Eleonora Poli (Istituto Affari Internazionali)
The Association of Southeast Asian Nations (ASEAN) was formed for reasons similar to those of the European Union. Economic integration was indeed perceived by the Member States not only as a means for fostering national economic growth but also as an instrument for developing national and regional political stability as well as cultural development. The question is whether ASEAN will follow the path of the EU and pursue more political goals.
The key difference between the EU and ASEAN is their respective levels of integration. ASEAN only functions as an intergovernmental organisation with no transnational institutions through which Member States could share their political sovereignty. Rather, it is entirely based on agreements between individual Member States. ASEAN is therefore a kind of forum, designed to enable Member States to consult matters with their peers and reach consensus in matters of importance. In contrast, the present form of the European model contains intergovernmental as well as transnational elements. Some institutions of the European Union act as representatives of the entire Union, unbound by the wishes of this or that individual Member State.
The 1997 Asian economic crisis badly affected ASEAN members’ economies and pointed to weak spots in the contemporary model of integration. Consequently, the need to counter economic uncertainty pushed ASEAN countries to seek closer regional economic ties and look for inspiration in the EU and elsewhere. For example, one of the recommendations agreed during the Bali convention of 2003 was the establishment of an integrated ASEAN community by 2020. Reflecting the structure of the European pre-Lisbon pillars, mutual inter-ASEAN cooperation was then built around three areas: the Economic Community, the Political and Security Community and the Socio-cultural Community.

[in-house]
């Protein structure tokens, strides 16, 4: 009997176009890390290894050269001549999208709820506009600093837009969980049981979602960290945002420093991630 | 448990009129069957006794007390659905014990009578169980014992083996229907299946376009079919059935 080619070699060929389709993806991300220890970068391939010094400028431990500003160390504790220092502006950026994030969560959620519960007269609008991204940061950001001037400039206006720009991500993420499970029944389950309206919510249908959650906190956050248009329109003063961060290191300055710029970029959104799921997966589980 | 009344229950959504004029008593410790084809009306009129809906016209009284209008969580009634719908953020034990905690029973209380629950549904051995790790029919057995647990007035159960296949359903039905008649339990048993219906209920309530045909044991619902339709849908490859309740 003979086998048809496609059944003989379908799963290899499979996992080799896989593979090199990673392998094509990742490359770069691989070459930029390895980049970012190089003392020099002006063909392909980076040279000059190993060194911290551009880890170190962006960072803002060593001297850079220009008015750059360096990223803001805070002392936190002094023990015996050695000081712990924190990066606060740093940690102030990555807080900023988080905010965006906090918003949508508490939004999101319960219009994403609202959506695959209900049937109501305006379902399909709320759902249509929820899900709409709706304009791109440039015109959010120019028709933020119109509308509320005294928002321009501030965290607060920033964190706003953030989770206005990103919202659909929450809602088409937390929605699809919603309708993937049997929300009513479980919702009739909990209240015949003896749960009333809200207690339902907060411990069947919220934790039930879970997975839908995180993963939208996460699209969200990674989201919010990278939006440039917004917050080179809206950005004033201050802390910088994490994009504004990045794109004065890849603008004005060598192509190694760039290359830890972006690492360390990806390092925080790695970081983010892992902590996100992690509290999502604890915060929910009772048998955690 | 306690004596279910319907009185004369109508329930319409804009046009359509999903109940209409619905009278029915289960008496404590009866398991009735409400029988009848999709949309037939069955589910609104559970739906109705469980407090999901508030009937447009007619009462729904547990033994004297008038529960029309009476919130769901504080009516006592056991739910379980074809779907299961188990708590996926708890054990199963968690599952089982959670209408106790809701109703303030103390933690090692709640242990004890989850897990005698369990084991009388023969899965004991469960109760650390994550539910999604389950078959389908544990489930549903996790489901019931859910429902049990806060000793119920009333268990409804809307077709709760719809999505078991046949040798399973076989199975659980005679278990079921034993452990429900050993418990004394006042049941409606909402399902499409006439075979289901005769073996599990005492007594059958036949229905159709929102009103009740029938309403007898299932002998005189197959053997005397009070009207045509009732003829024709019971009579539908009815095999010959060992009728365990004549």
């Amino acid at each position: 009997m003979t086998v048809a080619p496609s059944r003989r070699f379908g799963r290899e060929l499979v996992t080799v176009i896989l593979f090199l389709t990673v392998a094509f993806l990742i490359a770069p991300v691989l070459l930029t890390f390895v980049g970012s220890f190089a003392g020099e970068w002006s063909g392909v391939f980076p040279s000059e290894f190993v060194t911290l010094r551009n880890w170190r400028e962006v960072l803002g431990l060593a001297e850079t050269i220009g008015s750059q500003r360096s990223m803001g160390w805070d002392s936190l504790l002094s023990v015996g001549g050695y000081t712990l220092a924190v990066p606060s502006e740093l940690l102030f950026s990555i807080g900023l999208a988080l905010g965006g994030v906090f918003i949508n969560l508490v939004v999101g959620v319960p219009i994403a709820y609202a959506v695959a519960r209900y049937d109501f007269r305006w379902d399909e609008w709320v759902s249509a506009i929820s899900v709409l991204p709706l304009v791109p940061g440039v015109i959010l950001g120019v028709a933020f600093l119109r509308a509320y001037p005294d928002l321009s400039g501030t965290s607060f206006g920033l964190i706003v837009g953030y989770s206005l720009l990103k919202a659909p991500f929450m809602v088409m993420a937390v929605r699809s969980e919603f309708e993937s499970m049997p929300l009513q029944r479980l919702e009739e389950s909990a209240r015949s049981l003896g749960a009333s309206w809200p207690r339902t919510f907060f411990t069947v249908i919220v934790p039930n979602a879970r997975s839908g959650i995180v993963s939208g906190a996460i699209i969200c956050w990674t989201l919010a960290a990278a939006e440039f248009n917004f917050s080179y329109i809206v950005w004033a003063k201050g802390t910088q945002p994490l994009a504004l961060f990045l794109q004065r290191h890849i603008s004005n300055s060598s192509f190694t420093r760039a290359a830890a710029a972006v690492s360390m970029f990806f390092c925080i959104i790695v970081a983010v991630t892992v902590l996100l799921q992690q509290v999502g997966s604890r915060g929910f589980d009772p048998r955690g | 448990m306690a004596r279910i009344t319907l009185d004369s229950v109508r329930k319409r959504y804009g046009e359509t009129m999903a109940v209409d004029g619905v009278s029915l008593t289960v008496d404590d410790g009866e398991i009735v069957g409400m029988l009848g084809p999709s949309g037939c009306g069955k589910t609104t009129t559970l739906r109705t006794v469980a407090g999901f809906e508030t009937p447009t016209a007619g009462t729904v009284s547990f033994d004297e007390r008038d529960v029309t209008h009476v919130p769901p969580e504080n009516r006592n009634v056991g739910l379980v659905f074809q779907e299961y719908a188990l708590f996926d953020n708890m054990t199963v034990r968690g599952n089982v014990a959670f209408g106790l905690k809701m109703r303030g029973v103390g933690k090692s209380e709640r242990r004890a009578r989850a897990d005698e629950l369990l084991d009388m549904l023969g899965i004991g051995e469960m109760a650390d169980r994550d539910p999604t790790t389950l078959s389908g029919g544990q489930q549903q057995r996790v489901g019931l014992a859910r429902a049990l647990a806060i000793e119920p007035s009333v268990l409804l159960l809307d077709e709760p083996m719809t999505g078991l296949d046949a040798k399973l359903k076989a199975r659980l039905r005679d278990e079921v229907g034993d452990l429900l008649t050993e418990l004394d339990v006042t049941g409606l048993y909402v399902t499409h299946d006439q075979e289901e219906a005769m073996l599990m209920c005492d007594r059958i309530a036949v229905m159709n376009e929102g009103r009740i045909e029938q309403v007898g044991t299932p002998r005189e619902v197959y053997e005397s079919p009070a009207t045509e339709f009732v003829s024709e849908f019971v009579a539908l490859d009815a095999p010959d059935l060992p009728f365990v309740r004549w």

Although the impact of these communities was positive, they did not lead to a full integration comparable to that of the EU. ASEAN is still based on intergovernmental cooperation and not supranational integration. Although further integration of the Association would be beneficial, it is not viable at this point due to significant political, economic and cultural differences between its Member States. ASEAN also cannot be expected to follow the European road to integration because of fundamental differences between the economic models of the EU and ASEAN Member States. While the EU is keen on promoting free market economy, ASEAN states do not necessarily consider this policy efficient.
(The study can be downloaded here:http://www.iai.it/pdf/DocIAI/iaiwp1413.pdf)